Parents’ responsibilities have also increased during this transitory period, Castillo explained.
“Parents are overwhelmed. Sometimes they have more than one student at home. They do not know how to get their children to do their work. The kids will not listen to them. It’s like the kids are bossing the parents around.”
Castillo agrees with Rundhaug’s assessment that distance learning is toughest on elementary-age students.
“Because I get to see how kids are spending their time working online, I can see that it’s not really working out. Even as adults we procrastinate. A 9-year-old doesn’t have the skills to juggle all the responsibility,” she said.
Although there is a sense of inevitability creeping in for the future of distance learning, Castillo does not believe the present education system can thrive under online classes.
“Packets or online classes is not a suitable replacement for these children’s education in the future. They are not taking it seriously. There are English Language Arts standards children must meet. The state determines the math standards. We need to make sure we are targeting the common core,” she said.
Although adherence to state standards has been suspended for this school year, it’s still unknown what will happen next school year.
Further Dissecting Distance-Learning Issues
Rundhaug sees getting up to speed with technology as a major hurdle in education, from a student, teacher, and administrative perspective.
“For teachers, many have had to go through training and use resources they never had to use before like Google Classroom and Zoom. It is easier to plan to cover a certain amount of work from a textbook. But to say, ‘you need to get this point in the electronic format’ is a challenge,” he said.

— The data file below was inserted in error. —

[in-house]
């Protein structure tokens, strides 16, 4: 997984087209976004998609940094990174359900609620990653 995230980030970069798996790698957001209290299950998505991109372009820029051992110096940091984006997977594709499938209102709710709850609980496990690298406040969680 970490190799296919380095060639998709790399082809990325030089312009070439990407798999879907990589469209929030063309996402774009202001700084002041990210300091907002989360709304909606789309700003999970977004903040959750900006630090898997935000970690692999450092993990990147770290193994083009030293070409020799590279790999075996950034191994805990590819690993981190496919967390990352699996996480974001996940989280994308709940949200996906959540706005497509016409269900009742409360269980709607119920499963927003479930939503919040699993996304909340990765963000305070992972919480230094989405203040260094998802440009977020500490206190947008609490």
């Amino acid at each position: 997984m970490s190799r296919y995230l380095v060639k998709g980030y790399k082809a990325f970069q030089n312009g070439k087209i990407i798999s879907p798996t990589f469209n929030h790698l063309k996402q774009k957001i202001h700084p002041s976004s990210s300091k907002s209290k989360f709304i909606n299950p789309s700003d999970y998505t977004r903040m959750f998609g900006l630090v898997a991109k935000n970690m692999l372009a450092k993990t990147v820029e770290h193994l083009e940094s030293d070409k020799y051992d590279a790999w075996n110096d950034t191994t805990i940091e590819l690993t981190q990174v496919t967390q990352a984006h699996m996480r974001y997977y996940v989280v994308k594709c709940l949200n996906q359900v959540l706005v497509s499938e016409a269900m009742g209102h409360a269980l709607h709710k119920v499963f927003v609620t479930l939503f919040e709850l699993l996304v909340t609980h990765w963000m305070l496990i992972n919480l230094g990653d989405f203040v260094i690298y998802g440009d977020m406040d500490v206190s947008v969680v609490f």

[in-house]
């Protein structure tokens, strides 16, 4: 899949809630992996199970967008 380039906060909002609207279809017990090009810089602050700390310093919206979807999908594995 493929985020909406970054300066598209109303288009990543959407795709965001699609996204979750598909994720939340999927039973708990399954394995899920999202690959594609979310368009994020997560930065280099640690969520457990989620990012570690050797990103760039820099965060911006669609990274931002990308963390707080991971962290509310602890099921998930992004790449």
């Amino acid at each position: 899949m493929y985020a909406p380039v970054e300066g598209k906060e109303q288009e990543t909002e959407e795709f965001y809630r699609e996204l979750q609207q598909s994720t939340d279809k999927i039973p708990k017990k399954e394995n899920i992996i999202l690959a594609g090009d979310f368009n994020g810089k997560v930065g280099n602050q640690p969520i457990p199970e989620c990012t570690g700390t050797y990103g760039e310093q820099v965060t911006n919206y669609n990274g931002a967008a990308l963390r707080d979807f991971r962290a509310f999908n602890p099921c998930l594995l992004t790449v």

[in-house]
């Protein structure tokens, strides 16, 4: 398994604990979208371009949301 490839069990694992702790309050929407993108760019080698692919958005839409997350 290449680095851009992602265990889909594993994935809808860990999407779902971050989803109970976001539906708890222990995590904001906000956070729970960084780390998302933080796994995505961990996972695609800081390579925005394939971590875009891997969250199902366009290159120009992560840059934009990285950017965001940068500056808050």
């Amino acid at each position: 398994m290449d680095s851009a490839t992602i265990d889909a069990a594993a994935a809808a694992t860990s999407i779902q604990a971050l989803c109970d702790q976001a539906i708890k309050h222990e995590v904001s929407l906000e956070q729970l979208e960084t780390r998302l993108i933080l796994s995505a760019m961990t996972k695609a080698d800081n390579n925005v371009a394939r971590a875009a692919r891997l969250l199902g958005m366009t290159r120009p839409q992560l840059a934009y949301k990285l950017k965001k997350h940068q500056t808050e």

“For administrators, we have to hold nearly all our meetings electronically. This has been an interesting transformation. For instance, setting a meeting in WebEx is a new skill we have all had to learn,” Rundhaug added.
“Boundaries between each other is less defined. I believe we are working longer hours because we each feel more entitled to call each other at nearly all hours of the day. We are also working longer hours because none of our tasks are repeated tasks,” he said of his fellow administrators. “Much of what we are doing, we are doing for the first time and having to figure things out as we go along.”
Students, however, are who might be experiencing the most sea change, even though they can acclimate to technological shifts more quickly.
“Younger students have advantages and disadvantages. The greatest disadvantage is that they probably are in greater need of that human support I mentioned. … However, younger students also tend to be more flexible and less driven by tradition,” Rundhaug said.
Brawley Elementary School District has taken steps to help students overcome hurdles presented to their education by distance learning with a focus toward the summer.
“My greatest concern right now is the gap in learning that students most likely encountered as a result of them not reporting to our facilities on a daily basis. We have initiated a summer online academy to help make up the difference in the that gap. However, this could be a gap that takes years to fill in,” he said.
This story is featured in the May 21, 2020 e-Edition.